My first month with a task management app


I have chosen to use Todoist because it’s super simple and yet extremely powerful.
Simple: you can quickly onboard it and populate it with your todos.
Powerful: thanks to filters and projects, you can build your own productivity method on top of it.

Why Todoist

To be honest, this was not my first choice. Knowing some colleagues using Trello, Evernote and Asana, I have started to install and play a bit with these ones. But I didn’t like the user experience and quickly uninstalled them. Thanks to Google’s recommendation, Todoist has shown up as an alternative.

  • specify a due date
  • create a recurring task
  • set a priority
  • assign the task to a project
  • attach many tags
  • you’re in a hurry and just want to track something: you add a simple task like “Do my expenses
  • you have more time and want to create a recurring task: just type “Do my expenses every month p2 #routines @work
  • should repeat every month (I’m always amazed by the natural language processing here :) )
  • is a “priority 2”
  • belongs to the “routines” project
  • and has the “work” label

Getting the first tasks done

In the previous example, you have seen that Todoist supports many ways to organise your tasks:

  • everything in the Inbox 😱
  • by projects
  • by tags
  • by priority
  • Private: my personal tasks
  • Pro: everything related to my job
  • Repeat: every recurring task, because when I look in #Private and #Pro to reprioritise the tasks, I don’t want to see the ones that are just repeating.

Continuously improving

Another interesting thing about Todoist is that the website offers many related resources.

Where I am today

In terms of method I have introduced a few more things, but I try to keep things as simple as possible. Just with my base projects (Pro, Private, Repeat) and the p1 priority, I could improve my progress on a lot of my routines and small tasks, but I was lacking something regarding long term projects.

  • a “Priorities” project where I list what I would like to achieve during the current week
  • a @morning label and an @evening label that I assign to the routines I do before starting my day (e.g. “Exercise 30min”) and when I end it (e.g. “Empy my inbox”, “Identify my priority for tomorrow”…)
  • This week priorities: so that I keep them in mind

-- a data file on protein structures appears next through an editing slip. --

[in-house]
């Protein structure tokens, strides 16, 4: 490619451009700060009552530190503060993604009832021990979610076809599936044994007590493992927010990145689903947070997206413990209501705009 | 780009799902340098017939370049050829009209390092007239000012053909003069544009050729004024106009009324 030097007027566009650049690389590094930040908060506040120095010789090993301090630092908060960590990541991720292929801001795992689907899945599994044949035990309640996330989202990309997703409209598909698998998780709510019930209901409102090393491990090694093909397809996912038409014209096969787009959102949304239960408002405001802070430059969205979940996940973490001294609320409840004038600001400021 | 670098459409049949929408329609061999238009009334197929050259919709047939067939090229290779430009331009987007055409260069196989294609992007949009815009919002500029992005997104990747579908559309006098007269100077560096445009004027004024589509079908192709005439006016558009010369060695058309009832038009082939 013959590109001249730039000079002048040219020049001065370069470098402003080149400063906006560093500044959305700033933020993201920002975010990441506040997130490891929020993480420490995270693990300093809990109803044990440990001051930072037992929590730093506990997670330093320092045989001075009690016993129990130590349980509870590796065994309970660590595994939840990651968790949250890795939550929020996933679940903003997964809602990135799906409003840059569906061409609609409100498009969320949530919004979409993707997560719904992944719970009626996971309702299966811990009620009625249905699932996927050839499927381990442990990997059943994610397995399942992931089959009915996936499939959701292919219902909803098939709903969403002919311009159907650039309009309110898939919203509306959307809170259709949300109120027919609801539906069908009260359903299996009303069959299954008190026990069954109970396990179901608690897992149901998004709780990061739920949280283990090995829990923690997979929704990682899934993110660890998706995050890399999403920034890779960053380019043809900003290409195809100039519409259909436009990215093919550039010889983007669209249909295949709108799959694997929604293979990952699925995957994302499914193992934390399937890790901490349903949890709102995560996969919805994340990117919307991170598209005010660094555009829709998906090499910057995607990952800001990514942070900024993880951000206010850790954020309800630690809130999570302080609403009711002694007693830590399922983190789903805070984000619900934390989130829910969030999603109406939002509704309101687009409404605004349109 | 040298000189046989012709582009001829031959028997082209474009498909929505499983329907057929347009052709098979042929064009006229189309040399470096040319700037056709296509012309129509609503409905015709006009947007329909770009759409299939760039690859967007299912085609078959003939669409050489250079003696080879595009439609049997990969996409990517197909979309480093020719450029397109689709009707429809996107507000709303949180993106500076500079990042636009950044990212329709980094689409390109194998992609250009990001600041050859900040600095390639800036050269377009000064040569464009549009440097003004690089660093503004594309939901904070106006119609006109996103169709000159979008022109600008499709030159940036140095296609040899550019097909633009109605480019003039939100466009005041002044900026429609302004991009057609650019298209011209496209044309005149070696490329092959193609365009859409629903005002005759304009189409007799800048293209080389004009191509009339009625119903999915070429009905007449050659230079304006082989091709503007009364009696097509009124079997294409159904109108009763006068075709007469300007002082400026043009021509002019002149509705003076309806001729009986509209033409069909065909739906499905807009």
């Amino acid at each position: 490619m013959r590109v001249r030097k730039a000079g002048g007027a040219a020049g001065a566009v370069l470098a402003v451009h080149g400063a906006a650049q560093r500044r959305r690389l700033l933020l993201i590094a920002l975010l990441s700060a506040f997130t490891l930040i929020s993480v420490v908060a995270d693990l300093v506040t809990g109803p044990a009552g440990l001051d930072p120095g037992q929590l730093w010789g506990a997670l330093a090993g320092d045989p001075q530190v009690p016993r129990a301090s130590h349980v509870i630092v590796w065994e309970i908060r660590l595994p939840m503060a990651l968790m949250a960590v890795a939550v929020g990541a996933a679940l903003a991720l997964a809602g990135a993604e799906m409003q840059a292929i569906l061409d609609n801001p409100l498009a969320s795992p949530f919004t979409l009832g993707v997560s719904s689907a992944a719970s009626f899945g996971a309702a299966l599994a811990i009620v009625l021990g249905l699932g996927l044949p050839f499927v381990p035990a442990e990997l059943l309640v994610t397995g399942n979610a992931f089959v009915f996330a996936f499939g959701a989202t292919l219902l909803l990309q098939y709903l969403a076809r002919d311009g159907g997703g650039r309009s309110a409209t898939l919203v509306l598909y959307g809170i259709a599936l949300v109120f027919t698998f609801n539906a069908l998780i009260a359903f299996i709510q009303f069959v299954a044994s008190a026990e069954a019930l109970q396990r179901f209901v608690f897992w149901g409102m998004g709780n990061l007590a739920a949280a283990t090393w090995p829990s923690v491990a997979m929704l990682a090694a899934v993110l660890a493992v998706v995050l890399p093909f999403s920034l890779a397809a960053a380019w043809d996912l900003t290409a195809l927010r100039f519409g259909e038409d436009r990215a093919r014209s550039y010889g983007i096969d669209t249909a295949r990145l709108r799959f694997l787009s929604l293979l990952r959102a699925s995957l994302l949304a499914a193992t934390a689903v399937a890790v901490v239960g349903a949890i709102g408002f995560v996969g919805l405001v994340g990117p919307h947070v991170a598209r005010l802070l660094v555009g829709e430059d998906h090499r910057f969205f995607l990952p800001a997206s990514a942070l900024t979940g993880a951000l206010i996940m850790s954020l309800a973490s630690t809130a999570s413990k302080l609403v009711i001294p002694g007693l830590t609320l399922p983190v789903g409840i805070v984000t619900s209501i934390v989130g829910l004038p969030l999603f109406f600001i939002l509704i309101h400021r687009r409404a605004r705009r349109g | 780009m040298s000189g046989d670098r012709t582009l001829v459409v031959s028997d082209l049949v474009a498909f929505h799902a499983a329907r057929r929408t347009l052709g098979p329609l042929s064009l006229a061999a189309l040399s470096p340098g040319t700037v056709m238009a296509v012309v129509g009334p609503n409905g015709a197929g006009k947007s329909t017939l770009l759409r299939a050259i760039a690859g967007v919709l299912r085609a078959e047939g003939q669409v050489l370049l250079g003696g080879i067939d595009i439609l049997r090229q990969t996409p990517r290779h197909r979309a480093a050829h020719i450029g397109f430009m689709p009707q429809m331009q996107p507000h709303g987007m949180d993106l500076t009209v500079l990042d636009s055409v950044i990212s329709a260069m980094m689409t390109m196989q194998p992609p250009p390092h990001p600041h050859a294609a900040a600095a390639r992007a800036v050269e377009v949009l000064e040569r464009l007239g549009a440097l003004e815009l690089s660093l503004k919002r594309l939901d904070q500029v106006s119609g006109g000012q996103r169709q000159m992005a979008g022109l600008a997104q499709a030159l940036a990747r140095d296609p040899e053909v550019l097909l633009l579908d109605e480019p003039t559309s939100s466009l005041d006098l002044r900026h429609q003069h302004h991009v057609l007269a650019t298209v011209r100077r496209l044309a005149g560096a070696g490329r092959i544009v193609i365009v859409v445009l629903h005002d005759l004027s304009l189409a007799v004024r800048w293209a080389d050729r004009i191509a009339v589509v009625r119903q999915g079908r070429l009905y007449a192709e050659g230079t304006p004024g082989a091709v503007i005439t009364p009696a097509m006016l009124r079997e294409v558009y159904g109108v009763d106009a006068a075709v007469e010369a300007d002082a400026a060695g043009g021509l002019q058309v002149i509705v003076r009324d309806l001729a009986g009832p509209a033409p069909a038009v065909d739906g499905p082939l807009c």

• @morning routines
  • Pro tasks for today
  • Personal tasks for today
  • @evening routines
  • Priorities backlog: so that I keep in mind what will come next


After just one month I have seen a lot of benefits.

  1. The obvious one is that I can easily add tasks and track them. So I’m less prone to forget anything now.
  2. Same applies for routines: I have a lot of them (daily, weekly, monthly…). It could sound a bit overwhelming, but in fact, I feel that it reduces my cognitive load.
  3. Managing my current routines has led me to adopt new ones that I was thinking about for years:
    Journaling: I take a moment every evening to write about my day.
    Reading: I now take some time to read a book every day (the task is about reading >10 pages).
    Learning: I take 10min a day to improve my English vocabulary.
  4. The priorities help me to focus on my goals, like writing this article ;)
  • Start simple: the tool and method you choose are here to help you, they shouldn’t be one more burden.
  • Iterate: don’t try to achieve an ideal setup from the beginning. Start with something simple, see if it works, i.e. that you’re getting things done. Change only if you feel that something is missing.
  • Start to describe your tasks with a verb: just a word may not be enough to remember what you wanted to do.



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Sébastien Georget

Sébastien Georget

Architect lead at Adevinta. Interested in social-architecture and related topics (Domain driven design, team topologies...)